I’m sometimes guilty of comparing my success to that of others without stopping to remind myself that their values system might be different than mine. This book challenged me to formally and decisively answer the question, “How do I want my life to be measured?” I now have greater peace about my career and life choices because they are being made in better alignment with my values. 

How Will You Measure Your Life?

By Clayton M. Christensen, James Allworth, Karen Dillon

Why should I read it?

1 author picked How Will You Measure Your Life? as one of their favorite books, and they share why you should read it.

What is this book about?

How do you lead a fulfilling life? That profound question animates this book of inspiration and insight from world-class business strategist and bestselling author of The Innovator's Dilemma, Clayton Christensen.

After beating a heart attack, advanced-stage cancer and a stroke in three successive years, the world-renowned innovation expert and author of one of the best selling and most influential business books of all time - The Innovator's Dilemma - Clayton M. Christensen delivered a short but powerful speech to the Harvard Business School graduating class. He presented a set of personal guidelines that have helped him find meaning and happiness…


The Innovators

By Walter Isaacson,

Book cover of The Innovators

Why this book?

In this treatise, Isaacson answers the question “How did we get here?” with fascinating detailed storytelling about the most important contributions and contributors to computer science. It is a definitive reference work—-if you want information about someone or something related to computer science, you can use the index to this book as the springboard to an engaging and interesting story.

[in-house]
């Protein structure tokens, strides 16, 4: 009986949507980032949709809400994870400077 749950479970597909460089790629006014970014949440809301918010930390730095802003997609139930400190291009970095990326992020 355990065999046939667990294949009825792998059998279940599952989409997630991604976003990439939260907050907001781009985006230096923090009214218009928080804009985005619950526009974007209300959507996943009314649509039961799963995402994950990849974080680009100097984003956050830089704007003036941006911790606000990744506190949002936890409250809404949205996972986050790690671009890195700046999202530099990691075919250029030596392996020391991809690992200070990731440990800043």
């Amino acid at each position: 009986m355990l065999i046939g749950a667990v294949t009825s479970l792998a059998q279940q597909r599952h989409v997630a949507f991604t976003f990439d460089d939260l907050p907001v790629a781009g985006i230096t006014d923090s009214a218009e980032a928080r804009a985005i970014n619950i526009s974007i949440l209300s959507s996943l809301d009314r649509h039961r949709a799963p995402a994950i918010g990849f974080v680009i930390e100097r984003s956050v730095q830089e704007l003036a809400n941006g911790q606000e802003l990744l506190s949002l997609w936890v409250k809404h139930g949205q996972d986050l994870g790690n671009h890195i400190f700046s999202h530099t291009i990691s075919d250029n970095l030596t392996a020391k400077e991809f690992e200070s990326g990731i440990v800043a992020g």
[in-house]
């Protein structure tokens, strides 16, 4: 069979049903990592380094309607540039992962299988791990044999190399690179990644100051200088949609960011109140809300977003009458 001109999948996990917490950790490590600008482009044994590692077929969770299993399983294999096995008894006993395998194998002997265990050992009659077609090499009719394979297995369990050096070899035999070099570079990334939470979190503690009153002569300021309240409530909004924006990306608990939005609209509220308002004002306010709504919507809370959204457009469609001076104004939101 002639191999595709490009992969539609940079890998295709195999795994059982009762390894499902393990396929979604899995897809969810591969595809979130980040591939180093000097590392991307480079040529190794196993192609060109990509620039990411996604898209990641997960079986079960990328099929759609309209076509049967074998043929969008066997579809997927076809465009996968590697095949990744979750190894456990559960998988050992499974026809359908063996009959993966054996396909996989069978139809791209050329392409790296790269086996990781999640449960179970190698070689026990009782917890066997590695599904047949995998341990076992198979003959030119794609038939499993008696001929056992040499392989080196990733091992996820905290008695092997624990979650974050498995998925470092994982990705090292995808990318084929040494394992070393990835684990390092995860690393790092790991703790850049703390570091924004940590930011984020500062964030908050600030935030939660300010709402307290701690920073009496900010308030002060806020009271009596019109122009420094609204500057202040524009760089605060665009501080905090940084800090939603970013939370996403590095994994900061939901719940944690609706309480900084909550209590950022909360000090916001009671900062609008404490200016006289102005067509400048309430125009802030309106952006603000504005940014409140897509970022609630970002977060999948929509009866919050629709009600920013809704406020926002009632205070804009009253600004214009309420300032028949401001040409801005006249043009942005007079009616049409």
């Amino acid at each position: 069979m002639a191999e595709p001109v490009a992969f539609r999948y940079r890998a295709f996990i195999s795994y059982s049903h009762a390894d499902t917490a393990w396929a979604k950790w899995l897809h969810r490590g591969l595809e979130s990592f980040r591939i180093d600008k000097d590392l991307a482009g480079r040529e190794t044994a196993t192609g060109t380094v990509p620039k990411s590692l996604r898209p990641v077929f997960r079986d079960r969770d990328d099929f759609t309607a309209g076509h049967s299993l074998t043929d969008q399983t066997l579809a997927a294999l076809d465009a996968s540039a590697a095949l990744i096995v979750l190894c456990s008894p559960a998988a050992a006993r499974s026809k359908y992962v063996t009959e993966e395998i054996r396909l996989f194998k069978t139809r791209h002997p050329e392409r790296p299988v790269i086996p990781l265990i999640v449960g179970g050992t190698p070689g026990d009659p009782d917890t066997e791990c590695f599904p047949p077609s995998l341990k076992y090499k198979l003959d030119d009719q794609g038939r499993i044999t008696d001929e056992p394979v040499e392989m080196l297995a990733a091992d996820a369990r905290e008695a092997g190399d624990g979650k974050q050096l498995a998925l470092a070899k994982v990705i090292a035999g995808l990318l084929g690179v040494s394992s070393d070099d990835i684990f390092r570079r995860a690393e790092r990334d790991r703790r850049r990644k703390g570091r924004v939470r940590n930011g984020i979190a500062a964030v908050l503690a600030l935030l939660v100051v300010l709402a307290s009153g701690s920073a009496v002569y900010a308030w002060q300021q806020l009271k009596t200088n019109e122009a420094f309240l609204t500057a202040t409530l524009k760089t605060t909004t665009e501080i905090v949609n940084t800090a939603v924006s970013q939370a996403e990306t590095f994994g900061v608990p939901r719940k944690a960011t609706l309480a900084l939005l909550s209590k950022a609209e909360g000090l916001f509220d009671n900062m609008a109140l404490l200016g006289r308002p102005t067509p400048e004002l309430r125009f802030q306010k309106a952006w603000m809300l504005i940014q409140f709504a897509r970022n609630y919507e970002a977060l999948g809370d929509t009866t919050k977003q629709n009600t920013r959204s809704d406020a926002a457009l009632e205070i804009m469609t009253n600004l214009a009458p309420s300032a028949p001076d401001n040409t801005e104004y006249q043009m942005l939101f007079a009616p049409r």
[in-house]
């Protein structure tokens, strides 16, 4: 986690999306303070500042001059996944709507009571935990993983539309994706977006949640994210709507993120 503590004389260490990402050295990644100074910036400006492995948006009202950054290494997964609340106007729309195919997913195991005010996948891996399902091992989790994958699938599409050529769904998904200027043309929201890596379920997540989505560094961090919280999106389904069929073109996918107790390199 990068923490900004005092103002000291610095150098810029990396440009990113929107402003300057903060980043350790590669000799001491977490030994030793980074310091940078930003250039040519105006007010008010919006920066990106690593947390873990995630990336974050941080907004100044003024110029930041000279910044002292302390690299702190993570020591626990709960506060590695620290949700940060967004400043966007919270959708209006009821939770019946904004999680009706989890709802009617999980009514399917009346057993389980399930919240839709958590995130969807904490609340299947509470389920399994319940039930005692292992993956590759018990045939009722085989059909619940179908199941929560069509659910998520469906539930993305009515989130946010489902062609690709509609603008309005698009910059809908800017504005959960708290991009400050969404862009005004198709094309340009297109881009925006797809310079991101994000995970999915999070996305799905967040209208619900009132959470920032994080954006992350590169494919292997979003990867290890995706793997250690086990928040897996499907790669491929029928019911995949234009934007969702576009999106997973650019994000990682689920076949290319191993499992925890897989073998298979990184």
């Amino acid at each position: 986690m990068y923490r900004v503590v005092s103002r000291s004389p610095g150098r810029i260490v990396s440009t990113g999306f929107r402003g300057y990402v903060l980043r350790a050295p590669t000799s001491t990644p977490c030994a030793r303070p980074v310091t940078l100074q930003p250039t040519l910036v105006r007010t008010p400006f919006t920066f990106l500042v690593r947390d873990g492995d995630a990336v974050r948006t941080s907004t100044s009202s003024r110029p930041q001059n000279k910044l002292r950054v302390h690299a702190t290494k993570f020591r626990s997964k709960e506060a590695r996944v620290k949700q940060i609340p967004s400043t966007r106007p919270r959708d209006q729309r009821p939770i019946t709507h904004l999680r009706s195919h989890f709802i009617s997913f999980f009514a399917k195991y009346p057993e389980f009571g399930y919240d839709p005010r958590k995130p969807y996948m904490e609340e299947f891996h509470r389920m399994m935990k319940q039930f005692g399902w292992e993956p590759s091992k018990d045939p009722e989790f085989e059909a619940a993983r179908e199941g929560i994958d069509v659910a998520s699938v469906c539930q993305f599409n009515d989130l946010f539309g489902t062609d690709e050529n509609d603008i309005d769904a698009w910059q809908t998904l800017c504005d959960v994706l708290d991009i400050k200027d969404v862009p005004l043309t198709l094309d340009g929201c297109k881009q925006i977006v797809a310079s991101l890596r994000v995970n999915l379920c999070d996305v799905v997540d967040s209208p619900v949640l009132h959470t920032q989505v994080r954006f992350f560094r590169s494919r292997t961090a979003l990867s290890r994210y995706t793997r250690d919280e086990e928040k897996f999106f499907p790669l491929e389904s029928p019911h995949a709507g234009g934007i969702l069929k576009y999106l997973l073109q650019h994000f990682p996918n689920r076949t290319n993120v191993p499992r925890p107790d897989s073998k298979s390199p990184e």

The book opens with an illustrated timeline that neatly summarizes what is to come. It really is worth reading the book cover to cover to get full context on how the digital revolution really happened (admittedly, there are plenty of details that can be safely skimmed). Particularly fascinating are the ways in which these people connected with and influenced each other. From Turing to Steve Jobs, the story is a seamless web.

This book is nothing short of a masterpiece.

The Innovators

By Walter Isaacson,

Why should I read it?

1 author picked The Innovators as one of their favorite books, and they share why you should read it.

What is this book about?

Following his blockbuster biography of Steve Jobs, The Innovatorsis Walter Isaacson's story of the people who created the computer and the Internet. It is destined to be the standard history of the digital revolution and a guide to how innovation really works.

What talents allowed certain inventors and entrepreneurs to turn their disruptive ideas into realities? What led to their creative leaps? Why did some succeed and others fail?

In his exciting saga, Isaacson begins with Ada Lovelace, Lord Byron's daughter, who pioneered computer programming in the 1840s. He then explores the fascinating personalities that created our current digital revolution,…

Book cover of Apple Confidential 2.0: The Definitive History of the World's Most Colorful Company

Why this book?

This was one of the first Apple history books that I read when I was a teenager. It primarily covers vignettes from the early years and the non-Jobs era of Apple (1985–1997). I read the first edition, which came out in 1999. It’s valuable because most Apple books tend to concentrate on the Jobs era. I have not read the newer, 2004 edition.

Apple Confidential 2.0: The Definitive History of the World's Most Colorful Company

By Owen W. Linzmayer,

Why should I read it?

1 author picked Apple Confidential 2.0 as one of their favorite books, and they share why you should read it.

What is this book about?

Apple Confidential examines the tumultuous history of America's best-known Silicon Valley start-up from its legendary founding almost 30 years ago, through a series of disastrous executive decisions, to its return to profitability, and including Apple's recent move into the music business. Linzmayer digs into forgotten archives and interviews the key players to give readers the real story of Apple Computer, Inc. This updated and expanded edition includes tons of new photos, timelines, and charts, as well as coverage of new lawsuit battles, updates on former Apple executives, and new chapters on Steve Wozniak and Pixar.